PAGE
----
Inexpensive Chinese Pens
I think I have bought enough inexpensive Chinese pens for the moment. So far I have two Dukes, three Jinhaos, three Huashilais, one Zhenjue and a Hero 329. Rather than do a separate review of each pen, I thought I would do them as a batch, except for the Hero 329. It has a few of its cousins on the way, so I will do them in a different review.
From top to bottom in the picture -- Duke D1 Blue Spider, Duke D4 Carbon Fibre Red, Jinhao Silver Commemorative, Jinhao Pewter Commemorative, Jinhao Luxurious Gold, Huashilai 3000, Huashilai 2206 and Zhenjue 203.
All the pens, except for the pewter Jinhao, cost me $10 or less.
The two Dukes are a D1 Blue Spider and a D4 Carbon Fibre Red. I chose the D1 because it got good comments on the Web, and I got the D4 simply because I liked the look of it. Two of the three Jinhaos are commemorative models in presentation boxes -- a Silver Dragon's Descendant and a pewter equivalent. The third is a `Luxurious Gold' model with a hooded nib. The three Huashilais and the Zhenjue were a `job lot'.
The Dukes are a cut above the others in every way. The parts fit better, they write more reliably, and just seem much nicer pens. I have not had to tweak the nibs in any way and they filled and wrote first time. There was no problem with wetting the parts with ink. Both nibs would be medium-fine and have excellent flow, so much that they just begin to bleed through the Pukka Pad paper. Based on a sample of two, I would have no hesitation in recommending these two pens.
Of the three Jinhaos, the two commemorative models have the same nib, and write smoothly, with the pewter being the smoother of the two. Both have nibs that I think are on the broad side of medium. The third Jinhao, the `Luxurious Gold', has what I call a fine hooded nib that is somewhat flexible. when assembled, the fit and finish of all three pens is good, but they are all a bit too `blingy' for my taste. All the pens are heavy, and I think the two commemorative models would suit a larger hand. All three pens came with converters that are a bit on the cheap side, although they perform adequately.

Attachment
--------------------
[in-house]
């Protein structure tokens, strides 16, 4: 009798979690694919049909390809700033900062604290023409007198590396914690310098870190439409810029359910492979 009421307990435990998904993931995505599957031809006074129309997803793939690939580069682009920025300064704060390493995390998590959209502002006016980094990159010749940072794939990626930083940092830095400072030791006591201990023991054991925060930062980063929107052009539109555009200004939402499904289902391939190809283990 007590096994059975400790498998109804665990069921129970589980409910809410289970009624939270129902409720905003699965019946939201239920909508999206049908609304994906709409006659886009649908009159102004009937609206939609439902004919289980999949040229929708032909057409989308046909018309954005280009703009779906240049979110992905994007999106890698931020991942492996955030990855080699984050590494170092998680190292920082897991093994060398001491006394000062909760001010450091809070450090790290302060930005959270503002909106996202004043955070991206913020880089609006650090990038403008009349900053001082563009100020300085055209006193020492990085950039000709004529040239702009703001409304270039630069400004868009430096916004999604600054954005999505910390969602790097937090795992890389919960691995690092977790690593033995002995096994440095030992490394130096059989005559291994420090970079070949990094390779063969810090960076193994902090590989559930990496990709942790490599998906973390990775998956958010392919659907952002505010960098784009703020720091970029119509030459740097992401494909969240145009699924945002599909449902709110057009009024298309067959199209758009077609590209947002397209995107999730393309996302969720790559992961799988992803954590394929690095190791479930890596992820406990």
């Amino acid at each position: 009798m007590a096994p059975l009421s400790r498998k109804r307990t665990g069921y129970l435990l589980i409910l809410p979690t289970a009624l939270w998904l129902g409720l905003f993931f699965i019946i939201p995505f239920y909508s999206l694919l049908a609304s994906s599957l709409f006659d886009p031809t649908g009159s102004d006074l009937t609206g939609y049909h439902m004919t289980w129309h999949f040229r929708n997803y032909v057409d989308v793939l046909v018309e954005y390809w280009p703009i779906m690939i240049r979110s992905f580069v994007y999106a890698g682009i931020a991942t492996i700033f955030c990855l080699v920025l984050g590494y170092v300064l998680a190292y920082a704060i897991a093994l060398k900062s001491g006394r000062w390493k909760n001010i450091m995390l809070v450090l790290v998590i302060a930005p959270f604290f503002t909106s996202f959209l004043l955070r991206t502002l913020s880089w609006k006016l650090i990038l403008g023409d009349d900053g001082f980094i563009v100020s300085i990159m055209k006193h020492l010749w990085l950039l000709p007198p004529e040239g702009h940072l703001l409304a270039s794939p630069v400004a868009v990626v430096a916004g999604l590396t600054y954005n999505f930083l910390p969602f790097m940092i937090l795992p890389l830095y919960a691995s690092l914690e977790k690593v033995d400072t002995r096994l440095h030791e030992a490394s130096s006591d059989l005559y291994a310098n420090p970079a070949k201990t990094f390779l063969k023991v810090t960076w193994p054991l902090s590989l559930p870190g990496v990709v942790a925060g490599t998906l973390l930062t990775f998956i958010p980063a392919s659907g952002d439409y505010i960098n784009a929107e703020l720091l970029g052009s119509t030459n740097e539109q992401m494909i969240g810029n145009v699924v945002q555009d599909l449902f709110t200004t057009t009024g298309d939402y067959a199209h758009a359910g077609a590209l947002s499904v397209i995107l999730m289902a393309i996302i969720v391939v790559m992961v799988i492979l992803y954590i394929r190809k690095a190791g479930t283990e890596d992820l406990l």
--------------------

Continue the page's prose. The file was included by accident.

Too of my four `job lot' pens are identical except for colouring. They are Huashilai 3000s. They are both slightly on the heavy side, with medium nibs. I can't recommend either of them, as each dropped a large blob of ink as I was using it. The Zhenjue 203 is a smaller pen, with a medium fine nib. Although the nib looks a little strange because it has no breather hole, it writes well, especially after I straightened a small mis-alignment with the tines. The fourth pen, the Huashilai 2206, is the nicest looking. While the barrel is metal like the others, it has an attractive wood-tone pattern. It initially wrote a little dryly, but after opening the tines up a little, it became the nicest writer of the lot with its medium fine nib. This pen has a fixed aerometric filler, whilst the others all have converters.
I have used my own feelings about nib width to describe the lines these pens make. However, in the interests of standard, I compared them to Richard Binder's Stroke Width Chart, with these results --
Overall, most of these pens are reasonable value for money, especially if you can get a few at a time to reduce postage costs per item. The Dukes are the best of the lot. Of the others, I wouldn't spend more than $10, and would aim at $5 each if I could. Whilst I had trouble with the Huashilai 3000s, a note on the FPN suggested that the blobbing may be due to loose or leaky converters. I have reseated the converters, and will do some more testing.
Edited by dcwaites, 03 January 2008 - 03:02.